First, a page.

The Religious Freedom Restoration Act provides that “Government shall not substantially burden a person’s exercise of religion even if the burden results from a rule of general applicability[.]” 42 U.S.C. § 2000bb-1(a). The Act creates an exception, however, allowing the Government to “substantially burden a person’s exercise of religion only if it demonstrates that application of the burden to the person (1) is in the furtherance of a compelling governmental interest; and (2) is the least restrictive means of furthering that compelling governmental interest.”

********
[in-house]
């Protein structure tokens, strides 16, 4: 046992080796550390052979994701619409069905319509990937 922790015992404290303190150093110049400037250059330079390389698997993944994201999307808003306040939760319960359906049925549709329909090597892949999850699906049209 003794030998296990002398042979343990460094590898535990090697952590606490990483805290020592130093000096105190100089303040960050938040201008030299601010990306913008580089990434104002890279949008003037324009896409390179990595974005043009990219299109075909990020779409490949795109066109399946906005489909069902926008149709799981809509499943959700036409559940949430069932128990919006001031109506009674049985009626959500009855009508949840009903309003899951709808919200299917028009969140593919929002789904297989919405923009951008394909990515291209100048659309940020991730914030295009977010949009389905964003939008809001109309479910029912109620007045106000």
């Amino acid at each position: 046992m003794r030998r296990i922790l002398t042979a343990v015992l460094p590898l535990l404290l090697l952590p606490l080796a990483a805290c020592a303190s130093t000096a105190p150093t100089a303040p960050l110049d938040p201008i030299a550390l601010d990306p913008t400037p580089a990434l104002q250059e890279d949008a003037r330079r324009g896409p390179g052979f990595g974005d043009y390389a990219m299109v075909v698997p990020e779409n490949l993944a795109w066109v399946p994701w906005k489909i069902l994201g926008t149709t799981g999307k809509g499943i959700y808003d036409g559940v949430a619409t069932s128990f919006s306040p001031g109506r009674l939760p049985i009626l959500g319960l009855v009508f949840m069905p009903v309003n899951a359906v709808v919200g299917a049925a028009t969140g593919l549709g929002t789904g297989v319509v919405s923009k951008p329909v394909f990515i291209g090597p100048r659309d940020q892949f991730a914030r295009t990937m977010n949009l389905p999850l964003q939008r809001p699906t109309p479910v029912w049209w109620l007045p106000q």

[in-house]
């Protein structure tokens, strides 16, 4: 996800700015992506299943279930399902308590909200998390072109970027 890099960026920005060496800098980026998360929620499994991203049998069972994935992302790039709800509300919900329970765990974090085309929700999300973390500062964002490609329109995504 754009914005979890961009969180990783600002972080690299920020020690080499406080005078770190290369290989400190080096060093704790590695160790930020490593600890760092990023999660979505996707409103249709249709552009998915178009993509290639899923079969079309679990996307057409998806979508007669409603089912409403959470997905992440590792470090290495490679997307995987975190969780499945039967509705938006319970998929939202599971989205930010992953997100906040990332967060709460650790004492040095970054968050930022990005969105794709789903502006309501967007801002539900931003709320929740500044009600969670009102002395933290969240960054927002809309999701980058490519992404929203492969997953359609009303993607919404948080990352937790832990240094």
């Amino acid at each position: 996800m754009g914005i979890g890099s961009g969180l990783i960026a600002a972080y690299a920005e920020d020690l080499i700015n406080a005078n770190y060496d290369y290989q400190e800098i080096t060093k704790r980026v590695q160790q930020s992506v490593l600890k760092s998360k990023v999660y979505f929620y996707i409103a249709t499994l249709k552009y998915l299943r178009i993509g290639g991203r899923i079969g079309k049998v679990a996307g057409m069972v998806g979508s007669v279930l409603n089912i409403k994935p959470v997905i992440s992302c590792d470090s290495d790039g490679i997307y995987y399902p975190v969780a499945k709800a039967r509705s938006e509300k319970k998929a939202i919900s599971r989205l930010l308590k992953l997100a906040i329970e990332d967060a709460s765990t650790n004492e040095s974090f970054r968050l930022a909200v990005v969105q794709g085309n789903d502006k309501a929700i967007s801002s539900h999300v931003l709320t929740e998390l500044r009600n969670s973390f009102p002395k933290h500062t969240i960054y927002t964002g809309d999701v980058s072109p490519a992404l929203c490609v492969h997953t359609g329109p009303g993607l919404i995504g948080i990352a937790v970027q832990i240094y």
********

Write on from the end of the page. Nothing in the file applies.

Plaintiff argues that Defendants Hacket and Smith violated her rights under the Act by refusing her requests for a headscarf and for clothing that was more modest than her nightgown, and by forcing her to remain in her relative state of undress in the presence of unrelated males. Plaintiff argues that these refusals represent a substantial burden of her statutory rights because her Muslim beliefs require that she dress more modestly in the presence of unrelated males. According to Plaintiff, no compelling governmental interest justified the burden once all the suspects inside her apartment had been detained and the apartment itself secured. As Plaintiff argues, “[She] and her family repeatedly informed Defendant Hacket, Defendant Smith, and the other officers of the religious importance of proper clothing and a head scarf, after her apartment and all persons inside had been secured.”